- The Washington Times - Thursday, February 11, 2010

REALITY CHECK

He hasn’t gone away: Eight out of 10 Americans say Osama bin Laden is still alive, a sentiment shared almost equally by Republicans, Democrats, independents, the young and the old. Only 10 percent of the nation think the terrorist leader is dead.

“So what? The economy, jobs and health care may top the list of issues people want the government to address, but fear of another terrorist attack against the U.S. is not far beneath the surface,” said Humphrey Taylor, chairman of the Harris Poll.

Though one-third of Americans say they are not sure where bin Laden is hiding, many 37 percent think he is in Pakistan. Afghanistan, Yemen and Iran rank next as likely hide-outs though 10 percent surmised that he was “somewhere else.”

Two-thirds of all respondents say the Pakistani government could not defeat the Taliban within its borders. Half say the Pakistanis will eventually support al Qaeda in its efforts to “launch terrorist attacks on the U.S.,” a sentiment shared by 60 percent of Republicans and 43 percent of Democrats.

The poll of 2,576 adults was conducted Jan. 18-25.

VALENTINES OF DOOM

“We crafted this Valentine behind closed doors.” (House Speaker Nancy Pelosi and Senate Majority Leader Harry Reid)

“You won’t see this valentine card on C-SPAN.” (President Obama)

“If you received this card, the system worked.” (Homeland Security Secretary Janet Napolitano).

“Happy [expletive] Valentine’s Day. (White House Chief of Staff Rahm Emanuel.)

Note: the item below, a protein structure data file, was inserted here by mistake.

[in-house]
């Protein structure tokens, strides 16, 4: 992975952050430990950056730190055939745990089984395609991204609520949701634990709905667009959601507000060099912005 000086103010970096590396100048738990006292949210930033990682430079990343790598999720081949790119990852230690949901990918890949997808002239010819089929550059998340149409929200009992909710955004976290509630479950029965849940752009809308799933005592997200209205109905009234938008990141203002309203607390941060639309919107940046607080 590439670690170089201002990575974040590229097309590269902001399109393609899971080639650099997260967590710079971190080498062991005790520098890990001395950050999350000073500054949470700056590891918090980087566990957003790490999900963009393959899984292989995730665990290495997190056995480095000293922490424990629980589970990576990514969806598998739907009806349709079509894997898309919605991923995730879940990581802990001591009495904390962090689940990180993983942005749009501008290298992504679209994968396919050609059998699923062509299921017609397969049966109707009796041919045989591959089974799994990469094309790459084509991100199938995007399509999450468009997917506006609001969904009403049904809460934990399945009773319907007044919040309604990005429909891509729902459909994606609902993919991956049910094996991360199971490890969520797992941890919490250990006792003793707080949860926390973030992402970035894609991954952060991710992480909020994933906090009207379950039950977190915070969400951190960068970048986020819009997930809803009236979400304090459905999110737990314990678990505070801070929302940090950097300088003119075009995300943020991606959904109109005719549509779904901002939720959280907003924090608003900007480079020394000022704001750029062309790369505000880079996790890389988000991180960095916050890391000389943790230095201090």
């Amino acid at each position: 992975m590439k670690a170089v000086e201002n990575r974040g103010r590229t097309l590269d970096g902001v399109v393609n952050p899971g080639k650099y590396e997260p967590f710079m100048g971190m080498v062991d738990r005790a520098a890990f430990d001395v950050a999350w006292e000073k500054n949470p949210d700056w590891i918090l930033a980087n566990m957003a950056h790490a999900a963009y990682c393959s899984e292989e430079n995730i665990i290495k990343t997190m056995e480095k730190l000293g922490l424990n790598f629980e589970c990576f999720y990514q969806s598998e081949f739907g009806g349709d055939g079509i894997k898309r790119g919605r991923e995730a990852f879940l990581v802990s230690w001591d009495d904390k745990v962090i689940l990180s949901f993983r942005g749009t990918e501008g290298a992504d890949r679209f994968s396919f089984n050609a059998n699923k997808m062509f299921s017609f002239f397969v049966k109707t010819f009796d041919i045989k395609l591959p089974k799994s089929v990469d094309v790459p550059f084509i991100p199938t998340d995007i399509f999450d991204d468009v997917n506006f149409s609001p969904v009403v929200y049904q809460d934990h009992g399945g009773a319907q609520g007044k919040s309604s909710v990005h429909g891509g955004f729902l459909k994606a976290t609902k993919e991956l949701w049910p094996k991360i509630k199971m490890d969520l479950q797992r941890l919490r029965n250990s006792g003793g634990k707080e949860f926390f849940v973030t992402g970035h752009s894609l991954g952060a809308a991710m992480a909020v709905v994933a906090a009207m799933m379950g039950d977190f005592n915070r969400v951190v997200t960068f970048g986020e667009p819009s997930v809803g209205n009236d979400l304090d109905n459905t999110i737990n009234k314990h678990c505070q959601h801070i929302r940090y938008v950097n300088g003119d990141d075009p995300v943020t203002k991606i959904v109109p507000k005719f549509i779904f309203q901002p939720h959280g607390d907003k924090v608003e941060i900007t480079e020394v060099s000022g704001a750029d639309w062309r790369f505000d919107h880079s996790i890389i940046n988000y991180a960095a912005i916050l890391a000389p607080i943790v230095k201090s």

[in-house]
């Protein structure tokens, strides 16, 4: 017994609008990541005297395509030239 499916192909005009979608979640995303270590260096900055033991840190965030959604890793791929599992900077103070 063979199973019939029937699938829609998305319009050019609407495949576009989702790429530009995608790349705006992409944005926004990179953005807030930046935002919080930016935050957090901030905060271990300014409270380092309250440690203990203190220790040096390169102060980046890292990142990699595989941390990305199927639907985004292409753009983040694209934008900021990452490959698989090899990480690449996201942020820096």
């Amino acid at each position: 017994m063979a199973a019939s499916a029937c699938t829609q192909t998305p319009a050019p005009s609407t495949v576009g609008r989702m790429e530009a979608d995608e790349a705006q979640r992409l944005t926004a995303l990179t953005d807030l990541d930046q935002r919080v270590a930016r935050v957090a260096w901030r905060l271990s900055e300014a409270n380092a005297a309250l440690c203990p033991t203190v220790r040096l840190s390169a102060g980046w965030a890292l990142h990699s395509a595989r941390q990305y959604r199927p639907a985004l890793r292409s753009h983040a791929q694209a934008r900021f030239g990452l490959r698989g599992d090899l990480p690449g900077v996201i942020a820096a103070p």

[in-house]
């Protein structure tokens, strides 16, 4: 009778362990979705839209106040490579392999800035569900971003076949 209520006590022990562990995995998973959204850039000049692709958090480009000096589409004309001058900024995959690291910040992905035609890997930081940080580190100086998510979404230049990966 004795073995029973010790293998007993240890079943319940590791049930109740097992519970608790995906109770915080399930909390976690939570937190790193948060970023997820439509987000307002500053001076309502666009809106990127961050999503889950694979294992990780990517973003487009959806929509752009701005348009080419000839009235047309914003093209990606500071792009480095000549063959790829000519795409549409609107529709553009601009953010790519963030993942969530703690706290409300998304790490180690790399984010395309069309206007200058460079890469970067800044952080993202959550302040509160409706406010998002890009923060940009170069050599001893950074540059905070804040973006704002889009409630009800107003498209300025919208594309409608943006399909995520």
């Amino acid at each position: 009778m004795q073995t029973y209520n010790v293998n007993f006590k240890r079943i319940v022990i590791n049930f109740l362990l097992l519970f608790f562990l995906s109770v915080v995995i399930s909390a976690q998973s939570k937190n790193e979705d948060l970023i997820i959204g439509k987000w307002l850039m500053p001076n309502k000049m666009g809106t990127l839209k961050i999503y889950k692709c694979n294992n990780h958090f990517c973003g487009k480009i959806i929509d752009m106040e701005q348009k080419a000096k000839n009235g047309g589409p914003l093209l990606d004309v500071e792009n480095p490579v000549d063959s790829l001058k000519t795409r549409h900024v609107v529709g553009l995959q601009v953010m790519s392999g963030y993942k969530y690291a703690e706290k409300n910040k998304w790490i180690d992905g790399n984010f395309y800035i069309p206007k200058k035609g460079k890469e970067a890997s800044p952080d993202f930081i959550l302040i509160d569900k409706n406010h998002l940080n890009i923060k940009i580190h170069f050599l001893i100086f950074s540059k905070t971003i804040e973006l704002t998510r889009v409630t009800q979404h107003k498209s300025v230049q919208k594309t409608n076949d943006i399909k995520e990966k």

Parody Valentine’s Day card mottos from the Republican National Committee. See them and send them from www.gopvalentine.com.

PALIN PRIMER

Daily Beast scribe Matt Latimer, who was a speechwriter for President George W. Bush, insists that Sarah Palin could “easily” win the Republican nomination for president in 2012 if she follows seven steps:

Explain why she resigned as governor of Alaska. Ignore political strategists. Don’t ignore the counsel of policy experts. Send Tina Fey flowers. Run against the Republican establishment. Remember political history. Keep engaging President Obama.

“Every day David Axelrod lights a candle in the hope that his boss will have to face off against Sarah Palin in 2012. Oh, how President Smartypants would love to condescend to Gov. Palin, and by implication the voters, on tax policy, health care reform, and, say, the GDP of Ecuador,” Mr. Latimer says.

“In 1968, national Democrats thought they could easily beat a proven loser, Richard Nixon, for the White House. In 1980, conservatives were said to have a ‘death wish’ when they nominated Ronald Reagan. Sarah Palin may or may not prove to be of their caliber, but Team Obama would do anything to give her the chance.”

DAY IN THE LIFE

Hand shaking, baby kissing such activities remain mainstays on the campaign trail, particularly in New Hampshire, where local politics often reflects national trends. Witness the schedule of Manchester Mayor FrankGuinta, a Republican now running for U.S. Congress. These are stops just for Thursday morning and early afternoon, in the town of Rochester: